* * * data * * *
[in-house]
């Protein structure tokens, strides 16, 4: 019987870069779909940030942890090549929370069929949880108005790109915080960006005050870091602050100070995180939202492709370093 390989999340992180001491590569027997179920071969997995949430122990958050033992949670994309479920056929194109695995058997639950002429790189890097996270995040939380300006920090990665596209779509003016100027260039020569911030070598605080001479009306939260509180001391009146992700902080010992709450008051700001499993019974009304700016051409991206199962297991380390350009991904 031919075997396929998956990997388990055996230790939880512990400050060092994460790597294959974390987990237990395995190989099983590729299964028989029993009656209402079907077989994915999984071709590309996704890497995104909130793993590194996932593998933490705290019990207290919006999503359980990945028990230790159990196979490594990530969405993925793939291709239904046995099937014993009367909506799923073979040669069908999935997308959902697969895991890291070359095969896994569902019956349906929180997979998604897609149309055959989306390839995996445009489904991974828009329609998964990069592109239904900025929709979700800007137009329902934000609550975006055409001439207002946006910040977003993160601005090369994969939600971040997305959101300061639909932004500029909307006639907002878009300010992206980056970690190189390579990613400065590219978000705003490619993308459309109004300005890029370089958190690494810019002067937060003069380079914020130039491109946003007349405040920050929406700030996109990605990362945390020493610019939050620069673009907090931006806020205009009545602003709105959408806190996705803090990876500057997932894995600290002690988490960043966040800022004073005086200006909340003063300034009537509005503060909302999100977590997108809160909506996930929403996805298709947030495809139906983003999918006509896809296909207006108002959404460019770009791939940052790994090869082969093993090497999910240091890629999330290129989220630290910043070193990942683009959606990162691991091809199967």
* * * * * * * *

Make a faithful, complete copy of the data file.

[in-house]
């Protein structure tokens, strides 16, 4: 019987870069779909940030942890090549929370069929949880108005790109915080960006005050870091602050100070995180939202492709370093 390989999340992180001491590569027997179920071969997995949430122990958050033992949670994309479920056929194109695995058997639950002429790189890097996270995040939380300006920090990665596209779509003016100027260039020569911030070598605080001479009306939260509180001391009146992700902080010992709450008051700001499993019974009304700016051409991206199962297991380390350009991904 031919075997396929998956990997388990055996230790939880512990400050060092994460790597294959974390987990237990395995190989099983590729299964028989029993009656209402079907077989994915999984071709590309996704890497995104909130793993590194996932593998933490705290019990207290919006999503359980990945028990230790159990196979490594990530969405993925793939291709239904046995099937014993009367909506799923073979040669069908999935997308959902697969895991890291070359095969896994569902019956349906929180997979998604897609149309055959989306390839995996445009489904991974828009329609998964990069592109239904900025929709979700800007137009329902934000609550975006055409001439207002946006910040977003993160601005090369994969939600971040997305959101300061639909932004500029909307006639907002878009300010992206980056970690190189390579990613400065590219978000705003490619993308459309109004300005890029370089958190690494810019002067937060003069380079914020130039491109946003007349405040920050929406700030996109990605990362945390020493610019939050620069673009907090931006806020205009009545602003709105959408806190996705803090990876500057997932894995600290002690988490960043966040800022004073005086200006909340003063300034009537509005503060909302999100977590997108809160909506996930929403996805298709947030495809139906983003999918006509896809296909207006108002959404460019770009791939940052790994090869082969093993090497999910240091890629999330290129989220630290910043070193990942683009959606990162691991091809199967």